On the walk home, my son and I talked about the strangeness of the pandemic and how it has impacted our lives in so many ways. From virtual school to virtual meetings to communicating with masks, all of us are facing new stressors and battling feelings of uncertainty. Hearing loss is invisible, as are so many other chronic conditions. People don’t know we are struggling just by looking at us. Conversely, we cannot always see the difficulties others are facing. Compassion is key.
Readers, how have your routine doctor visits gone during the pandemic?
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37 thoughts on “Hearing Loss Can Be a Disaster at the Doctor”
yes they are and also for any other meeting. But I have found that if I bump up the volume just one click I can hear a lot better.
So glad that works well for you! Thanks for sharing the tip.
My friends in the FASD (Fetal Alcohol Spectrum Disorders) told us about a new app. It is called Abridge. I used it last week for my daughter’s 18 year well check. Many of us have multiple things going on with each child & it’s hard to remember everything each doctor tells us. I have upcoming appointments next week for my well check, son’s allergist, my painful sinuses and the dentist. The dentist doesn’t matter as much.
Abridge records the entire conversation and pulls out sections that IT thinks are important. The rest of the conversation can be heard by touching the 3 tiny dots between each conversation blurb.
I know it works on Apple devices, unsure of android. It’s free. It can follow multiple people.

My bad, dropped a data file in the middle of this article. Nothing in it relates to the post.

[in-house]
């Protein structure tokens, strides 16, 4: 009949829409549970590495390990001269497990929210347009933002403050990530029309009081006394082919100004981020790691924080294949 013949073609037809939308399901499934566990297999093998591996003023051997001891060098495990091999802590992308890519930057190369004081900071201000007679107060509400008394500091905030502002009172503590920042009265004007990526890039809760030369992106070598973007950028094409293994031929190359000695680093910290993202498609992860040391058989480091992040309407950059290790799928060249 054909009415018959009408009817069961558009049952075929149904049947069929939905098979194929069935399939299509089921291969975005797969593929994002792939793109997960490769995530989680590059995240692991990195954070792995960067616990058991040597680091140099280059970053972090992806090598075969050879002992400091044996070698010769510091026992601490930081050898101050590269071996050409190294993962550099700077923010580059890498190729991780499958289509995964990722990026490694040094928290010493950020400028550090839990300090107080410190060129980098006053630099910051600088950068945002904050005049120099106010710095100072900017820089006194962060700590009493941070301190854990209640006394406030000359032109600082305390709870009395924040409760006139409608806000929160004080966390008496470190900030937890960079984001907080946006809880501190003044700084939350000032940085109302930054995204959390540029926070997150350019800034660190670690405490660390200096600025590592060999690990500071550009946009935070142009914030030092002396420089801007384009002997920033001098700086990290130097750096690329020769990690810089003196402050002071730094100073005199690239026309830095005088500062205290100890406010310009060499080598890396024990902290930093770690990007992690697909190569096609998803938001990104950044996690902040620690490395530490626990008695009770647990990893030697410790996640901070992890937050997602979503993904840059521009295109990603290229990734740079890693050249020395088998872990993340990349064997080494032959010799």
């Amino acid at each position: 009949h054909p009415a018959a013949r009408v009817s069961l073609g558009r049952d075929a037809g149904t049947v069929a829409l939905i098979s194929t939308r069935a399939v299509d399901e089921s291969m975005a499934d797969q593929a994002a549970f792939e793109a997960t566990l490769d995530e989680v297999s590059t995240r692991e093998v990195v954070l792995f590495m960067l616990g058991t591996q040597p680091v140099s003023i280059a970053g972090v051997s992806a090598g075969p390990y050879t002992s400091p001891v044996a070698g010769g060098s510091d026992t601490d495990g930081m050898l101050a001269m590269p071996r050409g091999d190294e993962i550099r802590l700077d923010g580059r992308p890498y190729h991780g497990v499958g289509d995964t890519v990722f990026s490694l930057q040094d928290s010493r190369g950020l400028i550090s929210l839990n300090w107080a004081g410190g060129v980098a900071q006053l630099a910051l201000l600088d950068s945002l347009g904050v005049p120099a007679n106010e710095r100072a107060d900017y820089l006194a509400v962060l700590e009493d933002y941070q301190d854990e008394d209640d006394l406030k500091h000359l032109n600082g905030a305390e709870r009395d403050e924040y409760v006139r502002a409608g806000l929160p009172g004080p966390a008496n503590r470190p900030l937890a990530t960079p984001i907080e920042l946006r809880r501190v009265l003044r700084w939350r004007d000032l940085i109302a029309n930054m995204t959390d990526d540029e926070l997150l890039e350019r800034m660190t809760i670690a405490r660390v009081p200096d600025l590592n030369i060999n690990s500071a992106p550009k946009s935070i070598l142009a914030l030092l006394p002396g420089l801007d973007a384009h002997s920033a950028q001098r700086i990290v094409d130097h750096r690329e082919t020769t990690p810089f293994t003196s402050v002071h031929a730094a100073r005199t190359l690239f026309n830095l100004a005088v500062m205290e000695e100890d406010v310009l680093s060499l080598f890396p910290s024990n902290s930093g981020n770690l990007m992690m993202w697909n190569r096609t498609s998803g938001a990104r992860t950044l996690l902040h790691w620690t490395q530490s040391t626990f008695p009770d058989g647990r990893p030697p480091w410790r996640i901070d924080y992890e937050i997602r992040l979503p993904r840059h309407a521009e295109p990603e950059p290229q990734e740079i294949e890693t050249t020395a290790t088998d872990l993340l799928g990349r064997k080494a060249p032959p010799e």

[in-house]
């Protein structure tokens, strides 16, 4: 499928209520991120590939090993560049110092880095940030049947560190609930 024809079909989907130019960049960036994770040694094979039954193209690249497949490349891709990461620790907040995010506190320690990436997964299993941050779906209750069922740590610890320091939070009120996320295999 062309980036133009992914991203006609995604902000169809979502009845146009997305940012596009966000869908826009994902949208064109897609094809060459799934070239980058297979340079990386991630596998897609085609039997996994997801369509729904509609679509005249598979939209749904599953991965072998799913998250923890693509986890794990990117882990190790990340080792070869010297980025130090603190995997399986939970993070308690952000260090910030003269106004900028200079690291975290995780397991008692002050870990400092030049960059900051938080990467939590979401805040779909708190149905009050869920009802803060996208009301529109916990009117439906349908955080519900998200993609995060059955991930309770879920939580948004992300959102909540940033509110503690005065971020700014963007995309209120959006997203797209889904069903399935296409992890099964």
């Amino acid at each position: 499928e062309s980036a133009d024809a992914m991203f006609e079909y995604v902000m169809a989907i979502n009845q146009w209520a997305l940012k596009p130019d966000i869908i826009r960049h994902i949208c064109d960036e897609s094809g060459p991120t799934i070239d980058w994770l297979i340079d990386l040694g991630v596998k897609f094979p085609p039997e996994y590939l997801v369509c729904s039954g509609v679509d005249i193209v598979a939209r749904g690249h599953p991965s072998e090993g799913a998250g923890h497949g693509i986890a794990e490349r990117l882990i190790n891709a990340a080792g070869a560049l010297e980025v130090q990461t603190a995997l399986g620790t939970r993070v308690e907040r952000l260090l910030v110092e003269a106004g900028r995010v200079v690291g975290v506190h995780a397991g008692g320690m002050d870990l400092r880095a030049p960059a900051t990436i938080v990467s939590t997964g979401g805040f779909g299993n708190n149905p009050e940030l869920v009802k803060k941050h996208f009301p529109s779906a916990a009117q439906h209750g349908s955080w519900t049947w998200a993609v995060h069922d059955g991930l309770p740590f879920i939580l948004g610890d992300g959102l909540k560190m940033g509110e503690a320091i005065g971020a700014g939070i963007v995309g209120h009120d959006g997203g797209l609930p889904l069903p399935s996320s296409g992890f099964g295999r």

I hope this helps you! It has really helped me.. like all speech to text apps, it messes up some words, but even behind masks, it picked up very well for me, our daughter with FAS and the doctor.
Interesting! Thanks for sharing what works for you.
I’m very stressed prior to any doctor appointment. I’ve done everything you’ve done. That OTTER sure comes in handy. Of course, I need to immediately tell people I cannot hear them and my phone will transcribe what they say or please write it down for me. I also handed the receptionist information about an FDA approved disposable clear mask asking her to pass this along to office management. Gotta try.
Well done! Great advocacy!
Yes..I find that when I use those tools in my communication toolbox, secretaries, doctors, nurses, salespeople, are far more responsive.
So true. Thanks for sharing your thoughts.
I have no problem speaking up for myself in situations where I can’t hear. I immediately stop whoever is speaking to me by saying something along the lines of: Excuse me, before we start I need you to know that I wear hearing aids and read lips to hear. Masks, of course, make this a problem, so I need you to please face me, speak up, and speak slowly and clearly. I’ll probably still need to ask you to repeat sometimes. Everyone always does their best to comply.